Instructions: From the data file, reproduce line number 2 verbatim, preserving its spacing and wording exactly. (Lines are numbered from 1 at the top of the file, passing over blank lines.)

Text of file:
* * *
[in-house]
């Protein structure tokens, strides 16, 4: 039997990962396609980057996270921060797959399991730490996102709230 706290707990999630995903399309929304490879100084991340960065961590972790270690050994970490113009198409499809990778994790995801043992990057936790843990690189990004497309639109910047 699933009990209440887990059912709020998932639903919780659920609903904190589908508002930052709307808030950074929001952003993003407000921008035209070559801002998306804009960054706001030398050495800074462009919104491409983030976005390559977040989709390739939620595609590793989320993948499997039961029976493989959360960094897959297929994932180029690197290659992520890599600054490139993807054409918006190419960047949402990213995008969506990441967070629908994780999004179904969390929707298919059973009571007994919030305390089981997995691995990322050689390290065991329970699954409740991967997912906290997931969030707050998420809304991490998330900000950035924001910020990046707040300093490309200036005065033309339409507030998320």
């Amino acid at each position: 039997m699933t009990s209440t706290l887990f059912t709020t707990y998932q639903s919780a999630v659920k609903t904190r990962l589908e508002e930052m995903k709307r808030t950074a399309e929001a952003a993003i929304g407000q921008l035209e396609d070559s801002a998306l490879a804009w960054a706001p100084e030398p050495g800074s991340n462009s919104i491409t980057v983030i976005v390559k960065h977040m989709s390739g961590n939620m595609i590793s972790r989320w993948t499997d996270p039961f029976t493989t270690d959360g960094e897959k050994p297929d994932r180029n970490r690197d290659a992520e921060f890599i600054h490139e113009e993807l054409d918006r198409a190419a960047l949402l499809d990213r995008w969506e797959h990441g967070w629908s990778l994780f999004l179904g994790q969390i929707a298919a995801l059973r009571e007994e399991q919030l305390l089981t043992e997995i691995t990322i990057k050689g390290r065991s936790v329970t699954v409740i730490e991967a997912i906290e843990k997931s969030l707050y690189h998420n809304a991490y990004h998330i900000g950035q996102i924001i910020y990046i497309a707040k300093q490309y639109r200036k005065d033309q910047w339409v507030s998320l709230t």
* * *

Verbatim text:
């Protein structure tokens, strides 16, 4: 039997990962396609980057996270921060797959399991730490996102709230 706290707990999630995903399309929304490879100084991340960065961590972790270690050994970490113009198409499809990778994790995801043992990057936790843990690189990004497309639109910047 699933009990209440887990059912709020998932639903919780659920609903904190589908508002930052709307808030950074929001952003993003407000921008035209070559801002998306804009960054706001030398050495800074462009919104491409983030976005390559977040989709390739939620595609590793989320993948499997039961029976493989959360960094897959297929994932180029690197290659992520890599600054490139993807054409918006190419960047949402990213995008969506990441967070629908994780999004179904969390929707298919059973009571007994919030305390089981997995691995990322050689390290065991329970699954409740991967997912906290997931969030707050998420809304991490998330900000950035924001910020990046707040300093490309200036005065033309339409507030998320």